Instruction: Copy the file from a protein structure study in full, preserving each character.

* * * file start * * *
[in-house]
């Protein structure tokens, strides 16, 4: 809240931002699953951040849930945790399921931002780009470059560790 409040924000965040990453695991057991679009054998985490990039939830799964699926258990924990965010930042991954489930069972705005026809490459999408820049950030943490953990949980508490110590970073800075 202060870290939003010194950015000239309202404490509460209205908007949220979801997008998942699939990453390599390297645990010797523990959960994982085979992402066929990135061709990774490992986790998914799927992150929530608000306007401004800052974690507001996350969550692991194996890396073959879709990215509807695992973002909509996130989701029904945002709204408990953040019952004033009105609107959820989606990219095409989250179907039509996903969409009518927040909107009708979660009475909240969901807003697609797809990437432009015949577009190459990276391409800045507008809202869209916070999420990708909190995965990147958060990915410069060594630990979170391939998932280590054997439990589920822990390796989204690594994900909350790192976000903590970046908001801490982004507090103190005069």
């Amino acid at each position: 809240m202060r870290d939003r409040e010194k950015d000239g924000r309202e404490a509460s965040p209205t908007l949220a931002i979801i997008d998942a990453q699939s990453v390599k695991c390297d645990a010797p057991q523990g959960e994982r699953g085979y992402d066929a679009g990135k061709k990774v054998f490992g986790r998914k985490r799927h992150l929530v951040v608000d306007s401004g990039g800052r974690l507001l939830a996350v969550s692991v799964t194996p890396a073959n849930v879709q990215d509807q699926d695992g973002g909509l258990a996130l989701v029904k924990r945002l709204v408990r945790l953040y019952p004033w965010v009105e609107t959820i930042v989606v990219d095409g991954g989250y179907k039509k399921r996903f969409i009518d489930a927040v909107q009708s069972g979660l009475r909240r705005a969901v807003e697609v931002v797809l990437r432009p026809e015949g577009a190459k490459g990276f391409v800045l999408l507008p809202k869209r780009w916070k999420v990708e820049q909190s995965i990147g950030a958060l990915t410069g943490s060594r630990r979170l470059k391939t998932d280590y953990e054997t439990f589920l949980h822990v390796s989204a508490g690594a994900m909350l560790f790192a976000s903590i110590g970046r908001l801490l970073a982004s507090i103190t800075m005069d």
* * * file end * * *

[in-house]
């Protein structure tokens, strides 16, 4: 809240931002699953951040849930945790399921931002780009470059560790 409040924000965040990453695991057991679009054998985490990039939830799964699926258990924990965010930042991954489930069972705005026809490459999408820049950030943490953990949980508490110590970073800075 202060870290939003010194950015000239309202404490509460209205908007949220979801997008998942699939990453390599390297645990010797523990959960994982085979992402066929990135061709990774490992986790998914799927992150929530608000306007401004800052974690507001996350969550692991194996890396073959879709990215509807695992973002909509996130989701029904945002709204408990953040019952004033009105609107959820989606990219095409989250179907039509996903969409009518927040909107009708979660009475909240969901807003697609797809990437432009015949577009190459990276391409800045507008809202869209916070999420990708909190995965990147958060990915410069060594630990979170391939998932280590054997439990589920822990390796989204690594994900909350790192976000903590970046908001801490982004507090103190005069």
């Amino acid at each position: 809240m202060r870290d939003r409040e010194k950015d000239g924000r309202e404490a509460s965040p209205t908007l949220a931002i979801i997008d998942a990453q699939s990453v390599k695991c390297d645990a010797p057991q523990g959960e994982r699953g085979y992402d066929a679009g990135k061709k990774v054998f490992g986790r998914k985490r799927h992150l929530v951040v608000d306007s401004g990039g800052r974690l507001l939830a996350v969550s692991v799964t194996p890396a073959n849930v879709q990215d509807q699926d695992g973002g909509l258990a996130l989701v029904k924990r945002l709204v408990r945790l953040y019952p004033w965010v009105e609107t959820i930042v989606v990219d095409g991954g989250y179907k039509k399921r996903f969409i009518d489930a927040v909107q009708s069972g979660l009475r909240r705005a969901v807003e697609v931002v797809l990437r432009p026809e015949g577009a190459k490459g990276f391409v800045l999408l507008p809202k869209r780009w916070k999420v990708e820049q909190s995965i990147g950030a958060l990915t410069g943490s060594r630990r979170l470059k391939t998932d280590y953990e054997t439990f589920l949980h822990v390796s989204a508490g690594a994900m909350l560790f790192a976000s903590i110590g970046r908001l801490l970073a982004s507090i103190t800075m005069d």